Unilever's Marmite sends fans on AR treasure hunt
- Unilever is running a contest that sends mobile users on an augmented reality (AR) treasure hunt to win the world's most expensive jar of Marmite, the British food spread. The week-long contest offers a grand prize of a gold-plated jar of Marmite valued at $2,100, according to Campaign.
- To enter the game, smartphone users can download the free AR treasure hunt app Snatch, which Unilever partly owns. Participants then open the app to search for Marmite icons on a digital map. After finding an icon, the app opens a mini-game with a digital image of a Marmite jar emerging from the floor.
- The app asks players if they were "born a lover" or "born a hater" of the polarizing food spread made from yeast extract. After answering the question, players are awarded with a randomly selected prize that could be a personalized jar of Marmite or the golden jar grand prize.
Unilever recognizes that Marmite isn't for everyone in its longer-running effort called the "Marmite Gene Project," which claims to have scientific evidence that heredity determines whether someone likes the food spread. Some people like its salty and savory flavor, while others are disgusted by its acrid piquancy. The AR treasure hunt on Snatch is a lighthearted way to boost brand buzz and engage people in an immersive experience that encourages them to revisit the brand or try it out for the first time.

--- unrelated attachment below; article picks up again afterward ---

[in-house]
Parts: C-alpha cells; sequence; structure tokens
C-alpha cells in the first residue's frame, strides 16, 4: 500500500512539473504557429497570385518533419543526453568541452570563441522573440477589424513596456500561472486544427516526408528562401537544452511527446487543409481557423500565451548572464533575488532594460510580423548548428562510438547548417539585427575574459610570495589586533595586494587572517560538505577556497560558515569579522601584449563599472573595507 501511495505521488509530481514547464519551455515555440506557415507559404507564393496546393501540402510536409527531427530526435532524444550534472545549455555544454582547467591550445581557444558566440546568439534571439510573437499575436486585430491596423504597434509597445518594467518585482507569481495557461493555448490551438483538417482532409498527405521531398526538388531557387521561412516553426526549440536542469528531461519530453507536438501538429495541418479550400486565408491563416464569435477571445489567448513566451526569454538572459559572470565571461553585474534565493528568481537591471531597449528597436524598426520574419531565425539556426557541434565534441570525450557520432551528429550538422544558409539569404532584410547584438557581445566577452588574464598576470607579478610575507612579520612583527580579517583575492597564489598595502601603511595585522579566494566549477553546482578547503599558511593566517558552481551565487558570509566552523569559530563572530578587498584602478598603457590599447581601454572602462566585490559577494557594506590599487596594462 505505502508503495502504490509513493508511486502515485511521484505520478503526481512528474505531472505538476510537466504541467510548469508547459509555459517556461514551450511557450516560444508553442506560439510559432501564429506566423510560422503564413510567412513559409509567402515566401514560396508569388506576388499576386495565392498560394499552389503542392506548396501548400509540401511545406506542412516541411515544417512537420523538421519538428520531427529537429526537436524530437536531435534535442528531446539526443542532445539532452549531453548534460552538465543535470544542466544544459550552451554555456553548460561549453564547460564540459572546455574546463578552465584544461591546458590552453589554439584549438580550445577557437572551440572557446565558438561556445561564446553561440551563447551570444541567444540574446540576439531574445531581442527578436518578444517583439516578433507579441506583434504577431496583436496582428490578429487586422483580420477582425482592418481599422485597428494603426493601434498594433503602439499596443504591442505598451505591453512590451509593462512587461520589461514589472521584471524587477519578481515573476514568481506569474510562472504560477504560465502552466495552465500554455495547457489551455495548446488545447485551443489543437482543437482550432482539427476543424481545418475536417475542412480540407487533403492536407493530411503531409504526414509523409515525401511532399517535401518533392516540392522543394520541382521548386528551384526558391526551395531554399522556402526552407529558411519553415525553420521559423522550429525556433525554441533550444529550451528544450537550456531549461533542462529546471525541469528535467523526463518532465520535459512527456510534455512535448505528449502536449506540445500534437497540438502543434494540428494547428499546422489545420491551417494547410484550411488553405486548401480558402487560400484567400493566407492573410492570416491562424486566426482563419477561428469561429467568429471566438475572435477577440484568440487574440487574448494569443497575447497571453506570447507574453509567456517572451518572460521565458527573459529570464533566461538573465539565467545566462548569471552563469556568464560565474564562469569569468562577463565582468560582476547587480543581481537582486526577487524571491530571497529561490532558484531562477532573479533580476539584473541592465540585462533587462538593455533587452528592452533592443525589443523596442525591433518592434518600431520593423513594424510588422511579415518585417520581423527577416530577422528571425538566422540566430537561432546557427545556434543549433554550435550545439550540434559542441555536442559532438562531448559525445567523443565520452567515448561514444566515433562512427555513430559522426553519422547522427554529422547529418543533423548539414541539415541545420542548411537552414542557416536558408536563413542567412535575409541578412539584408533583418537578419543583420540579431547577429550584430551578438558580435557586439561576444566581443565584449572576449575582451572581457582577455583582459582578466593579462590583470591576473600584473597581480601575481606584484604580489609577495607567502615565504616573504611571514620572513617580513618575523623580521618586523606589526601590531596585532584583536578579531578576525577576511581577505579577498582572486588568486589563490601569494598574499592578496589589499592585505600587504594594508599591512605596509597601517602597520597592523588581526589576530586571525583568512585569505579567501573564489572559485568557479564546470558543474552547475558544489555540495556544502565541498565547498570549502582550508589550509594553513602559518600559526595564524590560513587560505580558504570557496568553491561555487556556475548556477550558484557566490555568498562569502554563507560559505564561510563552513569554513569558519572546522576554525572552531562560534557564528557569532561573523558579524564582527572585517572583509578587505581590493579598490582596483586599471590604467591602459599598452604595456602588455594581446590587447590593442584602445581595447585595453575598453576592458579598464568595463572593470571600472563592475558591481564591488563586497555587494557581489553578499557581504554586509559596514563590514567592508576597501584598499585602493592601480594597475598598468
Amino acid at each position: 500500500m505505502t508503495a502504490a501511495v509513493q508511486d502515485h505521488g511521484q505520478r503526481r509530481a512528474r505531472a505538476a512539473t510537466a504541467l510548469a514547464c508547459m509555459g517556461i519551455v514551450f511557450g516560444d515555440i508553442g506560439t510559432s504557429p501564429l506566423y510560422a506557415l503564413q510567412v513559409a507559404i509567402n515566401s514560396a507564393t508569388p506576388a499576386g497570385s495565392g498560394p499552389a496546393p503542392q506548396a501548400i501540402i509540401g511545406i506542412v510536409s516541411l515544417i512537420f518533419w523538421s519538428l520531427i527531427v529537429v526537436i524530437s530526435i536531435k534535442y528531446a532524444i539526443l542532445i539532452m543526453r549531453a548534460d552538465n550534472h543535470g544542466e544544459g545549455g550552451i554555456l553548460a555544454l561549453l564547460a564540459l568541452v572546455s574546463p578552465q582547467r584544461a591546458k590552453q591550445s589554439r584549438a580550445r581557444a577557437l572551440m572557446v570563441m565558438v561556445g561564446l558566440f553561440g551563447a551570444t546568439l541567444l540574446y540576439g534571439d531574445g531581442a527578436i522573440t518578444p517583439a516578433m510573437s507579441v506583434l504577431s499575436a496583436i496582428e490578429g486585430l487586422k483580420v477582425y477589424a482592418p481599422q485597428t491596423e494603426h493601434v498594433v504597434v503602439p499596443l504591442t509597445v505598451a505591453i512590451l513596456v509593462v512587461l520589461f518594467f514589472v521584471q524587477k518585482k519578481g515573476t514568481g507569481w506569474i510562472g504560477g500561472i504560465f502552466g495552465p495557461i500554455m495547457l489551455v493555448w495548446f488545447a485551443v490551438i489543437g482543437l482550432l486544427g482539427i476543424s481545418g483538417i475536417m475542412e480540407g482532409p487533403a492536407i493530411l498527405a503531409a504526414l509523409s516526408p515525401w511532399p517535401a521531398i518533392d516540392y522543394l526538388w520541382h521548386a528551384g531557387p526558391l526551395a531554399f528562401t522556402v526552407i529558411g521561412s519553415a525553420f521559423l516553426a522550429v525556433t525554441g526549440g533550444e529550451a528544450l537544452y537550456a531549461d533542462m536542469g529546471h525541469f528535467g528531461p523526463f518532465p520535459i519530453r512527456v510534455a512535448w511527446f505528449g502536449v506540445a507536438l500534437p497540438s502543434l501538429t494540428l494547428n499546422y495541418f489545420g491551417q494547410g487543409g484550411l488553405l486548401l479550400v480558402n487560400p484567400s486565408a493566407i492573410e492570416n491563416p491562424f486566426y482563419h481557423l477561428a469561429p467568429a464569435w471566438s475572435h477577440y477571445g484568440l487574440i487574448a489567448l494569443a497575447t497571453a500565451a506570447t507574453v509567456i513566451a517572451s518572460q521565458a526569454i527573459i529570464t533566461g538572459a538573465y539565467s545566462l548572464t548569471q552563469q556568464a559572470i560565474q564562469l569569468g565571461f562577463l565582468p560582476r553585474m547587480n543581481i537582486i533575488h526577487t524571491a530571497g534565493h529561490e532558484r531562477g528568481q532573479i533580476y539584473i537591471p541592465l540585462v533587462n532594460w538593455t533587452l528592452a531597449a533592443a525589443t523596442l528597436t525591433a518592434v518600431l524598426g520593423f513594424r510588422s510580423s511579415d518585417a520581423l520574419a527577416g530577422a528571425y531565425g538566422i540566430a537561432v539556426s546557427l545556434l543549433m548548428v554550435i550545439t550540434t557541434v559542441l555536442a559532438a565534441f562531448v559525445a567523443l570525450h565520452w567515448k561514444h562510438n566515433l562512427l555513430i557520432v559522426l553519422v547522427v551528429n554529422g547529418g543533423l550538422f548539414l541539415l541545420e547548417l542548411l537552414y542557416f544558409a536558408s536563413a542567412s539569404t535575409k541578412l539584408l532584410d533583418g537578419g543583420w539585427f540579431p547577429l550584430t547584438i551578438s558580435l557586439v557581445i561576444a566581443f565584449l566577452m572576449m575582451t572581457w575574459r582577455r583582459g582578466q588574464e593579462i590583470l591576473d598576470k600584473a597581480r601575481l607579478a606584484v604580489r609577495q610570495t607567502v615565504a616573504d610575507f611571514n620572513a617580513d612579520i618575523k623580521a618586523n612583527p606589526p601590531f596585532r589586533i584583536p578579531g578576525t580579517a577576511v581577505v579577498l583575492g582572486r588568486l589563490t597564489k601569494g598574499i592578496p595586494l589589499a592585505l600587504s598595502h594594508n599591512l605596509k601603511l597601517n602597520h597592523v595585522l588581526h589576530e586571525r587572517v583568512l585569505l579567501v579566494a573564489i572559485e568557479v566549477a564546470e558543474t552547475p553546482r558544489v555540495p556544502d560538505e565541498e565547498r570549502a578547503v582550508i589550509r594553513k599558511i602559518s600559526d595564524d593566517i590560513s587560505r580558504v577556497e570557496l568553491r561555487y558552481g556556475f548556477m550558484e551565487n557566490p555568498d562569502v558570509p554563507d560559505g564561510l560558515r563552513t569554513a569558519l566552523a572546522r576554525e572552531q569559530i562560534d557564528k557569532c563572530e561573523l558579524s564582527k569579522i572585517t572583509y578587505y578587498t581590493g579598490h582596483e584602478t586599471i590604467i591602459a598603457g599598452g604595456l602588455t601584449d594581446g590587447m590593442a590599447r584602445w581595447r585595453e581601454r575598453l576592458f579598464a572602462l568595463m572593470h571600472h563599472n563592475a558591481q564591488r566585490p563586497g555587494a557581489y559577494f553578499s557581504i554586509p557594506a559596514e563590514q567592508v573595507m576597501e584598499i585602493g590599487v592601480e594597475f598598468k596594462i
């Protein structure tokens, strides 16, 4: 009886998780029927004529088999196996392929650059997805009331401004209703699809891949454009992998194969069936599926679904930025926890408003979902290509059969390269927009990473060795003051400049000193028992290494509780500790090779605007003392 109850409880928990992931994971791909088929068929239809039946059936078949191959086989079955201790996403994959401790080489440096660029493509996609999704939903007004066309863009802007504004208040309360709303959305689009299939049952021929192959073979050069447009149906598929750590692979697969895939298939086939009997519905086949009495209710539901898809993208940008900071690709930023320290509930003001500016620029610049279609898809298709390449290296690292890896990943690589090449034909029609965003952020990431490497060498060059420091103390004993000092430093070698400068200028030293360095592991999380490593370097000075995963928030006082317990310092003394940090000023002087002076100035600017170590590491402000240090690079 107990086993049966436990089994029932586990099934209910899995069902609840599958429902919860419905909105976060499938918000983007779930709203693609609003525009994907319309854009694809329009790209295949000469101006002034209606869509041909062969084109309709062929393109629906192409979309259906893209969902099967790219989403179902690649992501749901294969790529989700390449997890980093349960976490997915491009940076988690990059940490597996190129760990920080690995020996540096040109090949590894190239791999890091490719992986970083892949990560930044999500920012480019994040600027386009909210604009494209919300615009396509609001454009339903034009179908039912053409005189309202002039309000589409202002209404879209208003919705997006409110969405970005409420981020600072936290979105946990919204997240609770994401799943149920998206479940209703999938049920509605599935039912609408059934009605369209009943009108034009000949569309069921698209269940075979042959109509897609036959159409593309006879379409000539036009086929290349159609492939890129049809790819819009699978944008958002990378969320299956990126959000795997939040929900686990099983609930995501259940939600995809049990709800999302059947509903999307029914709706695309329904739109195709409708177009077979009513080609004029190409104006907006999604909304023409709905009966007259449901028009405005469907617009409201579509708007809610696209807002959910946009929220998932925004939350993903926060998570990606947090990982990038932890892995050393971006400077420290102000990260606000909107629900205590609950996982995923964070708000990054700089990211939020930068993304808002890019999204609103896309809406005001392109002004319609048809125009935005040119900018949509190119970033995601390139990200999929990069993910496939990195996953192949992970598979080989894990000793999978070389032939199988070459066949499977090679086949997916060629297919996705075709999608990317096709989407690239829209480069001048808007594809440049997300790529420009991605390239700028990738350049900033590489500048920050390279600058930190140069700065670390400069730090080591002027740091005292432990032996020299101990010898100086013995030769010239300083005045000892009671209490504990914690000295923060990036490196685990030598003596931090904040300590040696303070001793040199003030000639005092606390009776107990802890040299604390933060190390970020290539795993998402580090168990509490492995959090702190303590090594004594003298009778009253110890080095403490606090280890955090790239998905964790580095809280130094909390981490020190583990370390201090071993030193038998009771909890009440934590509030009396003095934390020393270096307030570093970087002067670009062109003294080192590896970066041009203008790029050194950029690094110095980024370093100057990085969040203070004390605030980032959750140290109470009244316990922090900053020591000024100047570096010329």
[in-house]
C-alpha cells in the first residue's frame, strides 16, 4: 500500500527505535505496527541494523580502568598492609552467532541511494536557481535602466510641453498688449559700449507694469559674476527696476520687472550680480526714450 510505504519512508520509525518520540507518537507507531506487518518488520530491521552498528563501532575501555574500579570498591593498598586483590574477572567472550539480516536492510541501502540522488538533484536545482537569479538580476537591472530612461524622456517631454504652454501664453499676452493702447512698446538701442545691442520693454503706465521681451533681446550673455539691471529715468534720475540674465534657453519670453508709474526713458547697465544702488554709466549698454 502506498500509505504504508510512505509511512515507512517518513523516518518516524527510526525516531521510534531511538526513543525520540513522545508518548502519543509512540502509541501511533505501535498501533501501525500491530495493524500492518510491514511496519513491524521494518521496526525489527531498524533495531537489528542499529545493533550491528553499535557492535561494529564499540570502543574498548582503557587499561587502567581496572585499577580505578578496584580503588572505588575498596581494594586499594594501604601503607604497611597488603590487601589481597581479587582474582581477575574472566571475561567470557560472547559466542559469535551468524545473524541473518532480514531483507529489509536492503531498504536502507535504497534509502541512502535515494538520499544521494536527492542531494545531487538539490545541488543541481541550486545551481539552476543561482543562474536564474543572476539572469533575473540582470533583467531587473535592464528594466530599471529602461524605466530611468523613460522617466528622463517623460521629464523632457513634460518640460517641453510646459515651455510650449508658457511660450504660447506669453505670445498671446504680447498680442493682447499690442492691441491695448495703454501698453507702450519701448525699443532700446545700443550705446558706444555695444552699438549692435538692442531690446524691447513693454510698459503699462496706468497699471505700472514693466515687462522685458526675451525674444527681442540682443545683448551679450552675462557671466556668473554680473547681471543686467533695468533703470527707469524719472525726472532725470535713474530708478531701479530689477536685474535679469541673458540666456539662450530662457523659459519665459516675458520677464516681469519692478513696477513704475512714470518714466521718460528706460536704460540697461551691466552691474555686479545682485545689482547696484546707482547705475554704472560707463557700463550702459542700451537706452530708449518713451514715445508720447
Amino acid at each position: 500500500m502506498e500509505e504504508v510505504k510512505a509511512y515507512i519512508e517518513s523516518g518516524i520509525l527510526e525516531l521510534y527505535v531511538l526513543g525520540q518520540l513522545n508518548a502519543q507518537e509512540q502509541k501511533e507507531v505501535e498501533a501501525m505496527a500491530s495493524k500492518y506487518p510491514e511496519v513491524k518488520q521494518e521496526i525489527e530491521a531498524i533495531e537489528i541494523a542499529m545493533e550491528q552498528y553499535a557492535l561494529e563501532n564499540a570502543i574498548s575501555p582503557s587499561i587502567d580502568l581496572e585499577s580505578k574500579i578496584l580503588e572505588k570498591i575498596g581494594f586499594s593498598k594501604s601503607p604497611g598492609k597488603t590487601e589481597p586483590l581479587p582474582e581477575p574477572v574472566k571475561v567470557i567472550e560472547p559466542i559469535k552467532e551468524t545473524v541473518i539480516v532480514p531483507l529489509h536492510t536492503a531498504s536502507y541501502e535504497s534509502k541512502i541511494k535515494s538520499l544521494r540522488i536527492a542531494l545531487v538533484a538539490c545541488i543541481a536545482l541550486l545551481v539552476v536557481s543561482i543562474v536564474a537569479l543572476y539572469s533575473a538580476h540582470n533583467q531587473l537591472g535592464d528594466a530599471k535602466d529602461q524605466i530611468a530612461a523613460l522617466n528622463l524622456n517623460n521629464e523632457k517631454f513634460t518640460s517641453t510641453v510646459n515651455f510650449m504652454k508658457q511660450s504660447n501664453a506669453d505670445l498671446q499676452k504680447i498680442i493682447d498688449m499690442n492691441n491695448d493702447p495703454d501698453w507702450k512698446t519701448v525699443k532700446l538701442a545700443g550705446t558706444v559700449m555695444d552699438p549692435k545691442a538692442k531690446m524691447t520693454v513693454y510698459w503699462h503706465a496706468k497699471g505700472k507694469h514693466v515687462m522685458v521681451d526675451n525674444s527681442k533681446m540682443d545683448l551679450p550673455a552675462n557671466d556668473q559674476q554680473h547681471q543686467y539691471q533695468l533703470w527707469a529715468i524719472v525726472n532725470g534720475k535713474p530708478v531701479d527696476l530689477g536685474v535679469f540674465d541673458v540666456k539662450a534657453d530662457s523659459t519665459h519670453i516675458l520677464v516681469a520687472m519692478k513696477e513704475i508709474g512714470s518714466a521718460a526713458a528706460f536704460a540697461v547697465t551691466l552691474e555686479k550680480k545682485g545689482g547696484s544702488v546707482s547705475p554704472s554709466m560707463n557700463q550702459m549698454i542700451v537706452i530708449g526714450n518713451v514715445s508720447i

In September, Marmite ran a mobile-based promotion that asked consumers to taste-test the product while visiting the TasteFace web app on a smartphone or desktop computer. The app used facial recognition technology to read their reactions to the food spread's flavor and rate how much the product was liked or disliked on a scale of 0 to 100. It also offered saliva test kits to obtain DNA samples from consumers. A humorous video reveals how the results impact different families when they discover whether they are a "hater" or a "lover."
Snatch has developed AR treasure hunts for a variety of consumer brands, including Amstel, Topshop, Just Eat and Pizza Hut. Last summer, Dutch brewer Amstel offered a prize of 10,000 free pints of beer to players who used the Snatch app to find nearby virtual parcels to "snatch" with their smartphones, à la Pokemon Go. After grabbing the parcel, players had to keep an eye on it for six hours to prevent other players from stealing it away, according to Next Reality.
Meanwhile, Unilever in December reached a deal to sell its spreads business — excluding Marmite and Hellmann's mayonnaise — to private equity firm KKR for $8 billion after shopping around for a buyer since April. The business, which consisted mostly of margarine brands had gone through years of restructurings and other efforts to revive sales as consumers ate less bread.